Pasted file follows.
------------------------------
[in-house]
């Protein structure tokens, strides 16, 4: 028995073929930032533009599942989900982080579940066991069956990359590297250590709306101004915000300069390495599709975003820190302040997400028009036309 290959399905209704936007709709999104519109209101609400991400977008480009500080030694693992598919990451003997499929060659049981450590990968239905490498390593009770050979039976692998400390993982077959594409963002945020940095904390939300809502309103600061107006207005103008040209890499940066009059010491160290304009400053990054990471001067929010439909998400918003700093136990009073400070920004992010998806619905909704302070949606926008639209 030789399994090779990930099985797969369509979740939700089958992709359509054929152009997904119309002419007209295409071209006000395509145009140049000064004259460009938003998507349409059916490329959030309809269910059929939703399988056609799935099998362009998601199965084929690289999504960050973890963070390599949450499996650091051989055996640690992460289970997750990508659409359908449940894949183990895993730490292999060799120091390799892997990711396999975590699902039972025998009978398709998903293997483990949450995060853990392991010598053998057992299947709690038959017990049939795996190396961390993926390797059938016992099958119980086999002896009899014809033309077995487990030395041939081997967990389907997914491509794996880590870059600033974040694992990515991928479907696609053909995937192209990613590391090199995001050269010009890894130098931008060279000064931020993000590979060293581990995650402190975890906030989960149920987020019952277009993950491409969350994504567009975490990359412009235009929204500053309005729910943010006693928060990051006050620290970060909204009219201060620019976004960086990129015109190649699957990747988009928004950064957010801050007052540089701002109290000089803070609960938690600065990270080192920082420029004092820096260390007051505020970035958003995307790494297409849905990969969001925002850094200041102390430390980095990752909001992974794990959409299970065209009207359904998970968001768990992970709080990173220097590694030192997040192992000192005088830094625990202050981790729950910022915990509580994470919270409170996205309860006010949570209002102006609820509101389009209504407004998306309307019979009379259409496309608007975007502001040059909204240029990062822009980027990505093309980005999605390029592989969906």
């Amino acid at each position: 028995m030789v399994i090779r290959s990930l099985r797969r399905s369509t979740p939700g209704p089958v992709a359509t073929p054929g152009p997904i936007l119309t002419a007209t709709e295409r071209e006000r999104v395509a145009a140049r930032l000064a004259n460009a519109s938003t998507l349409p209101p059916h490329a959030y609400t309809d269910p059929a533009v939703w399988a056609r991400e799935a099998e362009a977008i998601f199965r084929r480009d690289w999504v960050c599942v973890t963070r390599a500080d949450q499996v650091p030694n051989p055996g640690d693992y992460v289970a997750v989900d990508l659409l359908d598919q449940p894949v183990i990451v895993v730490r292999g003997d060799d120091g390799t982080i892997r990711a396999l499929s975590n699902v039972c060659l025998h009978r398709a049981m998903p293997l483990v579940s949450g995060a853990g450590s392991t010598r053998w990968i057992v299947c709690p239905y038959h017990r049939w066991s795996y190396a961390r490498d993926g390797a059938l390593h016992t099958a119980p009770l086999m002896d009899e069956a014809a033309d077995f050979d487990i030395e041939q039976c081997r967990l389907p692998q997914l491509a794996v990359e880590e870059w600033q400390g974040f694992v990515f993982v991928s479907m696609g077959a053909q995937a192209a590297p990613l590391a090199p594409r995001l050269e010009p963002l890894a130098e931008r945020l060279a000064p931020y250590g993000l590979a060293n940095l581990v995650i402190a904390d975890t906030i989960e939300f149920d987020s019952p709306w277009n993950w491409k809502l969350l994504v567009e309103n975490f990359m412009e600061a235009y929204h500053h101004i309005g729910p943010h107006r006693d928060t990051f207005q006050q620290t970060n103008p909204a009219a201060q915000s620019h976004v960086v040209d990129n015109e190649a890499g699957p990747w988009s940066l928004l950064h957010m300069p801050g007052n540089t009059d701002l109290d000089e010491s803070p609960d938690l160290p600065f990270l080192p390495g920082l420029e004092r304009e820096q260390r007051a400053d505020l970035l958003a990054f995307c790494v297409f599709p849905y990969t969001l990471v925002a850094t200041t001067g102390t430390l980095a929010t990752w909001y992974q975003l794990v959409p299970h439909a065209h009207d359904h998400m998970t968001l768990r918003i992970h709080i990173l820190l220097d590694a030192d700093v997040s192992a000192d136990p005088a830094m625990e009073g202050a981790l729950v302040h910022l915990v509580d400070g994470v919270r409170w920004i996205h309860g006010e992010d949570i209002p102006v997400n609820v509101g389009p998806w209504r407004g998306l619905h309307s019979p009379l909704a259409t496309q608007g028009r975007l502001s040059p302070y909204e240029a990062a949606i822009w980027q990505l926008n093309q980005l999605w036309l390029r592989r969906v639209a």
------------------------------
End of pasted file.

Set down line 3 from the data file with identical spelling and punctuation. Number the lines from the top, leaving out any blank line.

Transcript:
């Amino acid at each position: 028995m030789v399994i090779r290959s990930l099985r797969r399905s369509t979740p939700g209704p089958v992709a359509t073929p054929g152009p997904i936007l119309t002419a007209t709709e295409r071209e006000r999104v395509a145009a140049r930032l000064a004259n460009a519109s938003t998507l349409p209101p059916h490329a959030y609400t309809d269910p059929a533009v939703w399988a056609r991400e799935a099998e362009a977008i998601f199965r084929r480009d690289w999504v960050c599942v973890t963070r390599a500080d949450q499996v650091p030694n051989p055996g640690d693992y992460v289970a997750v989900d990508l659409l359908d598919q449940p894949v183990i990451v895993v730490r292999g003997d060799d120091g390799t982080i892997r990711a396999l499929s975590n699902v039972c060659l025998h009978r398709a049981m998903p293997l483990v579940s949450g995060a853990g450590s392991t010598r053998w990968i057992v299947c709690p239905y038959h017990r049939w066991s795996y190396a961390r490498d993926g390797a059938l390593h016992t099958a119980p009770l086999m002896d009899e069956a014809a033309d077995f050979d487990i030395e041939q039976c081997r967990l389907p692998q997914l491509a794996v990359e880590e870059w600033q400390g974040f694992v990515f993982v991928s479907m696609g077959a053909q995937a192209a590297p990613l590391a090199p594409r995001l050269e010009p963002l890894a130098e931008r945020l060279a000064p931020y250590g993000l590979a060293n940095l581990v995650i402190a904390d975890t906030i989960e939300f149920d987020s019952p709306w277009n993950w491409k809502l969350l994504v567009e309103n975490f990359m412009e600061a235009y929204h500053h101004i309005g729910p943010h107006r006693d928060t990051f207005q006050q620290t970060n103008p909204a009219a201060q915000s620019h976004v960086v040209d990129n015109e190649a890499g699957p990747w988009s940066l928004l950064h957010m300069p801050g007052n540089t009059d701002l109290d000089e010491s803070p609960d938690l160290p600065f990270l080192p390495g920082l420029e004092r304009e820096q260390r007051a400053d505020l970035l958003a990054f995307c790494v297409f599709p849905y990969t969001l990471v925002a850094t200041t001067g102390t430390l980095a929010t990752w909001y992974q975003l794990v959409p299970h439909a065209h009207d359904h998400m998970t968001l768990r918003i992970h709080i990173l820190l220097d590694a030192d700093v997040s192992a000192d136990p005088a830094m625990e009073g202050a981790l729950v302040h910022l915990v509580d400070g994470v919270r409170w920004i996205h309860g006010e992010d949570i209002p102006v997400n609820v509101g389009p998806w209504r407004g998306l619905h309307s019979p009379l909704a259409t496309q608007g028009r975007l502001s040059p302070y909204e240029a990062a949606i822009w980027q990505l926008n093309q980005l999605w036309l390029r592989r969906v639209a």